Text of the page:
When the Plan S open access initiative was first announced, implementation was set for January 2020. But January has come and gone with no movement, and some scholars are left scratching their heads. What happened to this bold and controversial plan, and what has cOAlition S done to address the major backlash they received? Here, eContent Pro International will break down the journey of Plan S, and what cOAlition S is doing to appease Academics and publishers alike.
A Brief Overview
cOAlition S, a European-based group of research-funding organizations, was founded in 2018 with the purpose of making research entirely open access. From there, Plan S was created. It comprises 10 principles, each of which aims to support one main goal: All scholarly publications that were publicly funded must be made available through an open access journal, platform, or repository. It also states that authors will retain their copyright, and hybrid journals will include transformative agreements to switch to fully open access. This initiative was originally supposed to take off in January 2020, but the response was so strong that cOAlition S was forced to push its tentative implementation back until 2021.
Some researchers welcomed the Plan S initiative with open arms and were excited at the prospect of publicly funded research becoming freely accessible at any time. But for others, this came as an unwelcome surprise. Researchers have voiced strong concerns about Plan S, arguing that having open access as the only option is backing researchers into a corner and forcing them to publish open access regardless of preference. Publishers are also divided, with some saying that this initiative will drive researchers away and will affect the Academic publishing community negatively by diminishing the quality of work being published. Tom Reller, formerly of Elsevier, said, “If you think that information should be free of charge, go to Wikipedia.” Soon after Plan S was announced, the Plan S Open Letter was released, which lists several concerns and grievances about Plan S as it stands. This letter currently has over 1,700 signatures and is still open to receiving more.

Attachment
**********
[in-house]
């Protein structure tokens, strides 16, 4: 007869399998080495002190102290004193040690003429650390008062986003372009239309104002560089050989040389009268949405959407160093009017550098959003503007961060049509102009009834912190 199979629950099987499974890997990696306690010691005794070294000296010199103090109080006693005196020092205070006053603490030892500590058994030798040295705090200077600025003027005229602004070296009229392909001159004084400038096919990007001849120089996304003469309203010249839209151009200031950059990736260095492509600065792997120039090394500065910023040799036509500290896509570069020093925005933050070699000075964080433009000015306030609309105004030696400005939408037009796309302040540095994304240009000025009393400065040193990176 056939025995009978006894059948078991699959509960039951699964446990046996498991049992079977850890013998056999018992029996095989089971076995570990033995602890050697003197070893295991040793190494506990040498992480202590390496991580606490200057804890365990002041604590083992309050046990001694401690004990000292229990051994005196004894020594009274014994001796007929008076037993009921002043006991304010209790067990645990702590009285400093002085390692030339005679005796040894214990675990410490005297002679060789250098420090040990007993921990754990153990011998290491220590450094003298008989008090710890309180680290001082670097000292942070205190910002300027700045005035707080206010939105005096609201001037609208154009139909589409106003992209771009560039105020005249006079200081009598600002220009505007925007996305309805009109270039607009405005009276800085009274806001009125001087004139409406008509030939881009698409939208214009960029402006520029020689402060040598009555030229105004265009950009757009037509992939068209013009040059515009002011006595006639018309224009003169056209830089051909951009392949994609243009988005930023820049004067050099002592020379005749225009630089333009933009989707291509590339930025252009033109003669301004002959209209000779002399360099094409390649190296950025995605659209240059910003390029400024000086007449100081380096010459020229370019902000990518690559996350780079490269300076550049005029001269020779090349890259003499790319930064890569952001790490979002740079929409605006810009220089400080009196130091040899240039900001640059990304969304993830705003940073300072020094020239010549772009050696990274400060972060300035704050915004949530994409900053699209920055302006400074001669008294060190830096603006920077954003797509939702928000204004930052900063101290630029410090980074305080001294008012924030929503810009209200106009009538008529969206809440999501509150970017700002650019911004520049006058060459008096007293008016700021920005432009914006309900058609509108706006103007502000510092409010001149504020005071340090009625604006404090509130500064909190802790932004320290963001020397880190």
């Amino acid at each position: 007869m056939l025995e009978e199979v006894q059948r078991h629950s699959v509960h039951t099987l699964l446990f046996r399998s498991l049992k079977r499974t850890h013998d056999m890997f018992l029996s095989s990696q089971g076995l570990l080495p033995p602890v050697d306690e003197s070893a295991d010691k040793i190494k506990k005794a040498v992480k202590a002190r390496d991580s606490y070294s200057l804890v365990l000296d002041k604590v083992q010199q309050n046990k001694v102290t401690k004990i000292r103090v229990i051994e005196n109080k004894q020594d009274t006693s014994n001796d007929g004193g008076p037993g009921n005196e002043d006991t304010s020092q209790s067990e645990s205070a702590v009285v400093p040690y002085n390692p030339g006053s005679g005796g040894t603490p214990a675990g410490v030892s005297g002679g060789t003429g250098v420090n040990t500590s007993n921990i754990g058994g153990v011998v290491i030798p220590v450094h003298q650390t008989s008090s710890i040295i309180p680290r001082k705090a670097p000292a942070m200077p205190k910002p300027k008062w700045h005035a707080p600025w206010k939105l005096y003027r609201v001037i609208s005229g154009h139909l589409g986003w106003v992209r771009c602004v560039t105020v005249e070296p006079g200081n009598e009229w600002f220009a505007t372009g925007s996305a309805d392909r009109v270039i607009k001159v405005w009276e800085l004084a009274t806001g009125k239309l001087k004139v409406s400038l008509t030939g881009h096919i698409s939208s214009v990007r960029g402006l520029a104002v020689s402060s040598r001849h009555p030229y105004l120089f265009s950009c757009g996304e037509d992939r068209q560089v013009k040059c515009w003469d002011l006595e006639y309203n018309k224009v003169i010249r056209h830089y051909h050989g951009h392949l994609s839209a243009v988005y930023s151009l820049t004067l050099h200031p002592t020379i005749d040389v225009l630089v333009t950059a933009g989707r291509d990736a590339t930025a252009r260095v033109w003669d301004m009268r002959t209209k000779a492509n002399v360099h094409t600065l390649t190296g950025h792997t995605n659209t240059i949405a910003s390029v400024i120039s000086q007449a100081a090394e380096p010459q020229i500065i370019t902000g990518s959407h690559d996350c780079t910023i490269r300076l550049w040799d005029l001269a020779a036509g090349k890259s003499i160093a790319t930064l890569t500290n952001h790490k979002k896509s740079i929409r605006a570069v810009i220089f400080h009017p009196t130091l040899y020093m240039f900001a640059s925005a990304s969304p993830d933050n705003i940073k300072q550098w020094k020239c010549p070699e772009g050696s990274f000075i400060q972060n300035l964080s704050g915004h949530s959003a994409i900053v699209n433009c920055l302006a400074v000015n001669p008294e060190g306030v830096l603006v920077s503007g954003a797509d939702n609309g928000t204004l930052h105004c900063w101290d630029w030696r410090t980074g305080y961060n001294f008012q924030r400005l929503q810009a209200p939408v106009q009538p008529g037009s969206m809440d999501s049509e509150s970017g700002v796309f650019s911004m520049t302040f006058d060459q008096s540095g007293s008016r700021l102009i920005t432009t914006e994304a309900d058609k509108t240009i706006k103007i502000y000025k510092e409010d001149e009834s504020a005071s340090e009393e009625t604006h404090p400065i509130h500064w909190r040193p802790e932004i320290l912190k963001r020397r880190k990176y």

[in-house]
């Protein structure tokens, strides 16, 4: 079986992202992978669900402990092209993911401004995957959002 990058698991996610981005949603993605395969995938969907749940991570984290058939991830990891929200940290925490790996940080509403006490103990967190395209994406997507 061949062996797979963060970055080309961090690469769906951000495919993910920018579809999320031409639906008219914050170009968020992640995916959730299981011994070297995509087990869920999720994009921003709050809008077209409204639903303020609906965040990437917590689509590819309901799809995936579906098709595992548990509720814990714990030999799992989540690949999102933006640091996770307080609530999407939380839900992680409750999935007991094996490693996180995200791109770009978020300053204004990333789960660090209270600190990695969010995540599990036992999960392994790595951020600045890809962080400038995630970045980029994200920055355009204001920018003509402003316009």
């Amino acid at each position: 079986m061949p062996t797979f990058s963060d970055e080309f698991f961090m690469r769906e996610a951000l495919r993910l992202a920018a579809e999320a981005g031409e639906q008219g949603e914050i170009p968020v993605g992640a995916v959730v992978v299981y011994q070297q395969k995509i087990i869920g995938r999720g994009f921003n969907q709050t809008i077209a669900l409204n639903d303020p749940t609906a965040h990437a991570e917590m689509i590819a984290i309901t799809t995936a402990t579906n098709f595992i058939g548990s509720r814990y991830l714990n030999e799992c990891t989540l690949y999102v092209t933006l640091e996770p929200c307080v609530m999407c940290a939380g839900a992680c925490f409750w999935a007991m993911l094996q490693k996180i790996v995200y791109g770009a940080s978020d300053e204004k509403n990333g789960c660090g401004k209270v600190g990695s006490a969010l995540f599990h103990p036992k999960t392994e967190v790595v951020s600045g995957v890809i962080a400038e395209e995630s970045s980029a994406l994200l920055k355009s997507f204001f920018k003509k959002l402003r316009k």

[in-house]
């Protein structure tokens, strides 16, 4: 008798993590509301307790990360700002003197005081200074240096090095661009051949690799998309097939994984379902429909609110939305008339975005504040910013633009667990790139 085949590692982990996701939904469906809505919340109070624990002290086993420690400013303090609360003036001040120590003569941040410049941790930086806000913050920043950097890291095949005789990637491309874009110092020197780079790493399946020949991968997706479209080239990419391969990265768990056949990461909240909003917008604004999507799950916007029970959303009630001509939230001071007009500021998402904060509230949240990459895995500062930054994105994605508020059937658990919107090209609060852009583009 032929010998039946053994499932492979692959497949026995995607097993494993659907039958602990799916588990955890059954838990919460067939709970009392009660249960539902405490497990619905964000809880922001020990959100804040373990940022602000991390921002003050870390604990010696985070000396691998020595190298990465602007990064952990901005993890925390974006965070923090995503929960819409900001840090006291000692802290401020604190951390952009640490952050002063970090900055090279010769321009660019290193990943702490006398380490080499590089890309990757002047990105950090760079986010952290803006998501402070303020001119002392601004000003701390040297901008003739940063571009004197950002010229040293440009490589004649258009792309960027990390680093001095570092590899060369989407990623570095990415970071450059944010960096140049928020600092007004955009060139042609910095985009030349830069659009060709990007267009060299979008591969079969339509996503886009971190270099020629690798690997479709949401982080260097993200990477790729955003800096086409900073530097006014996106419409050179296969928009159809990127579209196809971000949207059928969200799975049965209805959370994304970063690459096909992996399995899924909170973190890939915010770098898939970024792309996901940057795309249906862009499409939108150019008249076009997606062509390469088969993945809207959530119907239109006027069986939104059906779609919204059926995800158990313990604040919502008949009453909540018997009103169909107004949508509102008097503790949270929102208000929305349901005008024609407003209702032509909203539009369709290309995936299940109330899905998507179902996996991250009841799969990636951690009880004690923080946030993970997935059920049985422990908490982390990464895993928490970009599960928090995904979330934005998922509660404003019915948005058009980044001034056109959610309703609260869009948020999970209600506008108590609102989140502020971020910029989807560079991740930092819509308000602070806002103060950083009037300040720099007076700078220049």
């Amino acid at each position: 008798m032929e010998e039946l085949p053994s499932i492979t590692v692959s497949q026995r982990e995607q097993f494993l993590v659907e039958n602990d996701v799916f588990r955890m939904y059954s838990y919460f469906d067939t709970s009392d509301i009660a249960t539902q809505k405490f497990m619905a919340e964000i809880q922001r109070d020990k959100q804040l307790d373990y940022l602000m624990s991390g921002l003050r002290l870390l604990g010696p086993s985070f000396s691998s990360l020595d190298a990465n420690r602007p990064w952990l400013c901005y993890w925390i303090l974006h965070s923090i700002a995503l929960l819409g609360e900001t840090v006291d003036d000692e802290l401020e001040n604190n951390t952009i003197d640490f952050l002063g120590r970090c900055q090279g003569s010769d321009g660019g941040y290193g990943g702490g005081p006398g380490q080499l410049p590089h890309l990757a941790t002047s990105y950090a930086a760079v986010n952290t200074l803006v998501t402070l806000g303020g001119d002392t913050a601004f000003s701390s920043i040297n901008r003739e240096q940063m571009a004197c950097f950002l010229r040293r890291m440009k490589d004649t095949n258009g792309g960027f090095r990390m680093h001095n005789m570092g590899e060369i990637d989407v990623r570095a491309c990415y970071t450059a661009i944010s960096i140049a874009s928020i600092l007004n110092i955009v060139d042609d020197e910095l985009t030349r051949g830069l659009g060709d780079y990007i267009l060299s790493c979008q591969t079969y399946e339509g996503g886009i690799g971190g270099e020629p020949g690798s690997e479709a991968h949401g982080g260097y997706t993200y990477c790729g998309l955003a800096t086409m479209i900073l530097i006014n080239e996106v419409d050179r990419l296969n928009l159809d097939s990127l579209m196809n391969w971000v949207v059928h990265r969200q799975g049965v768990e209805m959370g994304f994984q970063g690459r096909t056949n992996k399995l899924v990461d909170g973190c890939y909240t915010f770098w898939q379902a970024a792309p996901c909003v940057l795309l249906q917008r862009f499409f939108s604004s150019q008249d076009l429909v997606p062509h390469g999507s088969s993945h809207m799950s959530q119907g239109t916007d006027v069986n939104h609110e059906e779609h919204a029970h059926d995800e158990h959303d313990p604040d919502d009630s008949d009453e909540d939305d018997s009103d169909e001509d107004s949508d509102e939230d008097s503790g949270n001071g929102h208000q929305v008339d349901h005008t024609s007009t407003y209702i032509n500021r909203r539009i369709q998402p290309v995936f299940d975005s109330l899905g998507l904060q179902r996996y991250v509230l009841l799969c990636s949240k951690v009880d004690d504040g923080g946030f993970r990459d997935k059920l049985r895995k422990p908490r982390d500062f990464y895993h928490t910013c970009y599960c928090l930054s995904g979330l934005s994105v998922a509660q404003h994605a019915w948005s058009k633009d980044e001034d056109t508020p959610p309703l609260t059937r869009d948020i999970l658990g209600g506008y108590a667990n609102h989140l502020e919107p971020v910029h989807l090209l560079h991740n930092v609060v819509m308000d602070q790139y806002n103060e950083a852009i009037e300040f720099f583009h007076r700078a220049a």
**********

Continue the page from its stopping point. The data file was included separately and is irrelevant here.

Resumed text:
Efforts from cOAlition S
Though the pushback on Plan S has been strong, the fight isn’t over by a long shot. cOAlition S seems to be working hard to work with the Academic community, not against them, and have been attempting to create transparency and an open dialogue with publishers. This January, cOAlition S announced a pilot project for publishers to provide detailed information about their pricing so they can determine whether the framework for Plan S needs to be restructured. So far eight publishers, including Hindawi and SpringerNature, have already signed up, though the data they provide will become anonymous when shared with funders and libraries. cOAlition S is asking for these publishers to provide information on 24 separate categories that involve publishing costs, including acceptance rate, prices for peer review management, subscription price, article processing charges for open access publication, and price caps. This pilot will run until March, and after it is completed, they will determine how to proceed with Plan S.
The response to Plan S was swift and not all Academics are on board. But cOAlition S is working hard to appease scholars and gain supporters, and maybe there is hope for Plan S after all. Have you considered publishing your work through an open access journal? Let eContent Pro International prepare your manuscript for submission with our English language copy editing service!